On Monday Livongo upsized its flotation from the previously named figure of $246m, saying it would instead aim to raise $278m. Today it smashed even that target, bringing in a haul of $355m. And the money kept rolling after that: in early trading today the shares were up 50%.
The deal is further evidence of healthcare investors’ boundless appetite for all things digital. Livongo makes devices and software to help diabetes patients manage their disease and has an unusual business model, whereby it partners with large organisations that then offer Livongo’s technology to their employees.
So far 2019 has been a good year – sort of – for medical device makers seeking capital on the public markets. There has only been a handful of new issues, but most of those that have gone ahead have listed at a premium to their pre-announced range and seen their stock appreciate in value (Few medtechs go public, but those that do, do nicely, July 12, 2019).
Livongo has achieved the premium, certainly, going out at a price 12% higher than the $24-26 per share range it gave on Monday. This was itself a jump from its earlier filed price of $20-23. In the end the company sold 12.7 million shares – two million more than it had previously suggested – at $28 apiece, raising $355m and claiming a market value of around $2.5bn.
|Top 5 medtech IPOs in history|
|Date||Company||Amount raised ($m)||Offering price||Exchange||Discount/ premium||Focus|
|Mar 2018||Siemens Healthineers||5,125||€28.00||Frankfurt||(2%)||Diagnostic imaging|
|Oct 2016||Convatec||1,948||£2.25||London||(10%)||Drug delivery; wound management|
|Apr 2019||Medacta Group||588||SFr104||SIX Swiss||8%||Neurology; orthopaedics|
|Jul 2019||Livongo||355||$28.00||Nasdaq||12%||Healthcare IT|
|Jun 2019||Adaptive Biotechnologies||345||$20.00||Nasdaq||25%||In vitro diagnostics|
Livongo’s technology offering is almost closer to consumer health than traditional medical devices. Members of the Livongo for Diabetes programme receive an FDA-cleared cellular-enabled glucometer with two-way messaging, free unlimited blood glucose test strips, and access to diabetes “educators” for support and goal-setting.
The programme is paid for through subscription by the patients’ employers. At the end of March Livongo had 679 clients, and over 164,000 patients had enrolled in Livongo for Diabetes. In its IPO filing the company lists several dozen customers which it says generated more than $100,000 in revenue in 2018, including Citigroup, Merck & Co and Microsoft.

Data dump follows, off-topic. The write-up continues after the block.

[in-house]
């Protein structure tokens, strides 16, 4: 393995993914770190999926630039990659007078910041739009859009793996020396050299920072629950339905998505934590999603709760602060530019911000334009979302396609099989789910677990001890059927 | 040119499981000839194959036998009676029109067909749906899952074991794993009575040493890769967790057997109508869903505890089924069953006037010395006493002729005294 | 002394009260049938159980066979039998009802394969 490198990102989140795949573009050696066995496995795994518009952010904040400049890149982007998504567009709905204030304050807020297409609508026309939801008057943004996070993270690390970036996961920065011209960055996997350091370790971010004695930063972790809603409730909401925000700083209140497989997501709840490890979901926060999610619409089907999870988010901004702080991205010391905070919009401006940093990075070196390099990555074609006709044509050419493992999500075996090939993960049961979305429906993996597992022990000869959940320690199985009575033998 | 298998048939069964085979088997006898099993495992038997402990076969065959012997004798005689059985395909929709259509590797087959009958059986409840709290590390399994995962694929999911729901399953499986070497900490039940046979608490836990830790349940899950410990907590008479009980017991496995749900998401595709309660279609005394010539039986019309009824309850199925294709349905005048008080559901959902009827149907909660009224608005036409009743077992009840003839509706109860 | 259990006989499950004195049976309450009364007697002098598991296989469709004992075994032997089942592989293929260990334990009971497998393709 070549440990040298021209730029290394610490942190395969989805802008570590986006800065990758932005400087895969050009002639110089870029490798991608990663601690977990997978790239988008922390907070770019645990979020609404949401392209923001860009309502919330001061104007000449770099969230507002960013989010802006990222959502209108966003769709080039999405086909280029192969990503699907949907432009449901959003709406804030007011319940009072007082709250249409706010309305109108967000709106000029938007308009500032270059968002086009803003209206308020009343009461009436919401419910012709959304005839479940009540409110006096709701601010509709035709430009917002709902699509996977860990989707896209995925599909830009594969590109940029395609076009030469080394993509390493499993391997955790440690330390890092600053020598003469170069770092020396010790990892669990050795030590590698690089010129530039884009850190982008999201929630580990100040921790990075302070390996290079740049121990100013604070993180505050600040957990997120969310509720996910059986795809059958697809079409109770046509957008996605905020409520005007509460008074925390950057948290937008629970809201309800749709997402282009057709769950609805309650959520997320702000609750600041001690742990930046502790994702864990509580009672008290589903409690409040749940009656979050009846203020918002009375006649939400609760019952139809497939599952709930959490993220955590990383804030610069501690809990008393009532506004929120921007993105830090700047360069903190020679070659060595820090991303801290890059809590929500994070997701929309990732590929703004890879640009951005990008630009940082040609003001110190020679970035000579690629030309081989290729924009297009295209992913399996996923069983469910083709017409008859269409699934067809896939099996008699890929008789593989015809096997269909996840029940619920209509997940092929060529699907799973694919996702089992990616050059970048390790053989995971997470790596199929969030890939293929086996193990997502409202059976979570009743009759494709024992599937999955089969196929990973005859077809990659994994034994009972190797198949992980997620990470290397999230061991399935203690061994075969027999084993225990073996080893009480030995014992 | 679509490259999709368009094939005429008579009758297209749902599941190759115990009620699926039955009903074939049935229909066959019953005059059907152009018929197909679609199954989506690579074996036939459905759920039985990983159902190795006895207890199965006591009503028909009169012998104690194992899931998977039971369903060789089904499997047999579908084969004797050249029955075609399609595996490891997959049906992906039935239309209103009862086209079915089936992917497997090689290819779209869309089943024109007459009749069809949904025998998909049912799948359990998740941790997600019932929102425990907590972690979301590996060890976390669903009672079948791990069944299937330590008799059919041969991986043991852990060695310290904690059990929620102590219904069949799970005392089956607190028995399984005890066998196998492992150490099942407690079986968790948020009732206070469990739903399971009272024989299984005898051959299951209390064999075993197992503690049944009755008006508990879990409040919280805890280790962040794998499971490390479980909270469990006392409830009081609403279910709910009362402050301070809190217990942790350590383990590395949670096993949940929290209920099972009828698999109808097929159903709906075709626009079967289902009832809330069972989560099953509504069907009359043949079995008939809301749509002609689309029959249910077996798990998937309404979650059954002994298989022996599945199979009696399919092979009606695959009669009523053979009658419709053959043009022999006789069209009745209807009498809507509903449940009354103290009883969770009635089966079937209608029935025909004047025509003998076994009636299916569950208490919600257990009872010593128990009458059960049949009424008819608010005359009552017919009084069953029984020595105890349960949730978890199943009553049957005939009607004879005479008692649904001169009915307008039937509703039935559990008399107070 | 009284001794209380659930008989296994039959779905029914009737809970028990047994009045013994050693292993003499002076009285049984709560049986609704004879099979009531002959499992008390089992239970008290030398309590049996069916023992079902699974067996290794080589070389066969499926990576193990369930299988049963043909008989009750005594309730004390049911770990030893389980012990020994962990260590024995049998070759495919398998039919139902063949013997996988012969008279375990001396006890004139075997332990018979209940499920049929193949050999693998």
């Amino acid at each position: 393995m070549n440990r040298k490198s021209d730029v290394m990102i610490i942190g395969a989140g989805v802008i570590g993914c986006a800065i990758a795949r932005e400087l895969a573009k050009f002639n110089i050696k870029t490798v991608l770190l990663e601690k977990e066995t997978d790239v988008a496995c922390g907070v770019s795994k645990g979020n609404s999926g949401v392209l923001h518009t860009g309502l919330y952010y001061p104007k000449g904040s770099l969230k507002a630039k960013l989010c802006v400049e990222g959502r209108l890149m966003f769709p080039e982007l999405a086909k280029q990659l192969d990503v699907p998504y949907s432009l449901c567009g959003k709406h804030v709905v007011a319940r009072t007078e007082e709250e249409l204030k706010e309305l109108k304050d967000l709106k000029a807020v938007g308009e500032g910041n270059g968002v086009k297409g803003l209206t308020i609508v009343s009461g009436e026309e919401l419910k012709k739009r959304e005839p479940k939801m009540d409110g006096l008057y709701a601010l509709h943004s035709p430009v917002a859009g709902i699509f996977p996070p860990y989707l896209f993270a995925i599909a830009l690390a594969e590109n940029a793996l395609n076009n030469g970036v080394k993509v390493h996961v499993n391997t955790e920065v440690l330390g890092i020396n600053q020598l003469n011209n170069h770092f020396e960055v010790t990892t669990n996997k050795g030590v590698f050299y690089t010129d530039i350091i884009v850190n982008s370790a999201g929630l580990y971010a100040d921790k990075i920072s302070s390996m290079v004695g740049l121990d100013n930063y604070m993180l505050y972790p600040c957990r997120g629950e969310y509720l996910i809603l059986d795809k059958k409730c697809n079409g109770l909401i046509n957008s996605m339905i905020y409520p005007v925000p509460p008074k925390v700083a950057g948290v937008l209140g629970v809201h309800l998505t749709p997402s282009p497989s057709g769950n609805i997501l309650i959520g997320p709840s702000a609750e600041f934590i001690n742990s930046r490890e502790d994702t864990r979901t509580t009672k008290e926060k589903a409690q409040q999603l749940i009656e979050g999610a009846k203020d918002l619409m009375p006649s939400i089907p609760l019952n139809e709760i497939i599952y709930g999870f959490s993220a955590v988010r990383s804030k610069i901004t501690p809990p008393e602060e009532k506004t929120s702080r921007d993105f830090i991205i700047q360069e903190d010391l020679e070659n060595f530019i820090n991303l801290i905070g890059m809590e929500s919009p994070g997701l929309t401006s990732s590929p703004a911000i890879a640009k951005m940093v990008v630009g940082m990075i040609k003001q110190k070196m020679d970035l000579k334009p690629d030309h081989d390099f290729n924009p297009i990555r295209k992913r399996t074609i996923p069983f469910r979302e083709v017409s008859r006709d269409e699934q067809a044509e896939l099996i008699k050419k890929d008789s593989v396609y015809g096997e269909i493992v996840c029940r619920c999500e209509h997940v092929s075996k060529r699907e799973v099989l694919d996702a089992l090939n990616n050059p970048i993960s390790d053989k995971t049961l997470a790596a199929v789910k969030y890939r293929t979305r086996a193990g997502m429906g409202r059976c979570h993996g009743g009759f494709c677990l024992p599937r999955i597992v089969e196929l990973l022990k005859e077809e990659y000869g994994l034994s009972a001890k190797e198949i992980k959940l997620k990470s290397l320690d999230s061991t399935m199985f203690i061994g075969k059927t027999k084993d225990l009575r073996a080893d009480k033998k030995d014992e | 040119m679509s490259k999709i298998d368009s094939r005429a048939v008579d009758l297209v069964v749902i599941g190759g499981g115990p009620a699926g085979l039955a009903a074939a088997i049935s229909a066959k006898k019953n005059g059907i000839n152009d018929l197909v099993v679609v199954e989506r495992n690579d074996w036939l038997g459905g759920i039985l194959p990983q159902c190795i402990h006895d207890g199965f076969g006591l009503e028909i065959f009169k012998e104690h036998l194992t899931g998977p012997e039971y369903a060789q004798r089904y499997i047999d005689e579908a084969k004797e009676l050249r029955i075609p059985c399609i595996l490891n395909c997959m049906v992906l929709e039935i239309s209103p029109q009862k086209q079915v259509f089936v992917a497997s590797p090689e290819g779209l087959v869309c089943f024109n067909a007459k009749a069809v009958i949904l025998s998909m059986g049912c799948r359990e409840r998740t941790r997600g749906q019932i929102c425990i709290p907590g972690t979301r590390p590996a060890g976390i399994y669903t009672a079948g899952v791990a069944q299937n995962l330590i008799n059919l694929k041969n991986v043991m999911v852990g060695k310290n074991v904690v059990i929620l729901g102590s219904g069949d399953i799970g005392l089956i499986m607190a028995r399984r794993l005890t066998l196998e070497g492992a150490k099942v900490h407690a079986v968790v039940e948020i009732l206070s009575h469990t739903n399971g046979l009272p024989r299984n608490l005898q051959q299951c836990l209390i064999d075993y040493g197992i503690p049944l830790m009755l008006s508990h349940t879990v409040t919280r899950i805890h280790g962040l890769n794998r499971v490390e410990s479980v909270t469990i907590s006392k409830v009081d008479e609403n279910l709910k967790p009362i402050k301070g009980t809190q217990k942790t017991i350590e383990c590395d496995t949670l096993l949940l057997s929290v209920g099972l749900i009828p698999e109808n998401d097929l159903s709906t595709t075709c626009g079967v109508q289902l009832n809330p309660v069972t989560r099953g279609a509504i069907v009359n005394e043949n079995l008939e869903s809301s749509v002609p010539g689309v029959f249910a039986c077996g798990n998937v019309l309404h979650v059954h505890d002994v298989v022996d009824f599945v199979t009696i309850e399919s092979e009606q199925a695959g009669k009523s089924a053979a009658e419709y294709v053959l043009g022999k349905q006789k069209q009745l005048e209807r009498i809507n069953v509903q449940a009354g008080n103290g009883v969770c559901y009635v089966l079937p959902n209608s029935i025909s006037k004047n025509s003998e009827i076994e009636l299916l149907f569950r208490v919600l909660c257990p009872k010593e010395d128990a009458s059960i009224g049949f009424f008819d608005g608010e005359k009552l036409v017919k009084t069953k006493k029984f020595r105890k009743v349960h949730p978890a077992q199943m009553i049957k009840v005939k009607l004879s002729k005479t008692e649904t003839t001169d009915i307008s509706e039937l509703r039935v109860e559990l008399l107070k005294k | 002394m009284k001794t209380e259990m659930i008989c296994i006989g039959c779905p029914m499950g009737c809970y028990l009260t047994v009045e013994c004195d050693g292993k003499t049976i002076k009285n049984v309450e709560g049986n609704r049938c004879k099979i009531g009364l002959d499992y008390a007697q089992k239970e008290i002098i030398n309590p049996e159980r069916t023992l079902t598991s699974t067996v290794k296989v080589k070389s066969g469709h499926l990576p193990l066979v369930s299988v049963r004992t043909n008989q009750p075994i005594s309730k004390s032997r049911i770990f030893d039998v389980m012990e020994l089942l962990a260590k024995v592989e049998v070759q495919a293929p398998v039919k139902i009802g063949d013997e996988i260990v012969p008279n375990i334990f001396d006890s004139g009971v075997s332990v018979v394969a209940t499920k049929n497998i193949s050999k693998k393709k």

Livongo is also signing people up into programmes covering hypertension – this comes with a proprietary blood pressure cuff – prediabetes, weight management and behavioural health.
Tech, not drugs
The company has received a fairly hefty amount of venture financing, raising $232m over the past five years, and its backers will be delighted with the success of today’s IPO.
But the company is not turning a profit, and indeed its net loss in 2018, of $33.4m, widened significantly from the year earlier. When the shares start trading later today the market will learn just how keen investors are for digital heath technologies like this.
Medtech stocks are currently outplaying those of biopharma companies; a potential concern for investors in the latter is the US government’s unclear but potentially threatening plan to rein in spending on drugs (Drug pricing concerns return for pharma, July 12, 2019). Perhaps Livongo is a beneficiary.
Some potential shareholders might also be tempted by the possibility of a buyout. These kinds of deals are happening: Roche bought the digital health group Flatiron Health for $2bn in early 2018, and the diabetes algorithm developer Typezero was taken out by Dexcom last year. But if a buyer had been sniffing around Livongo the company would surely have taken that deal in preference to an IPO; a takeover would seem less likely post-float.
Still, stranger things have happened. Livongo is one to watch.
Note: this article has been updated to include Livongo’s first-day trading information.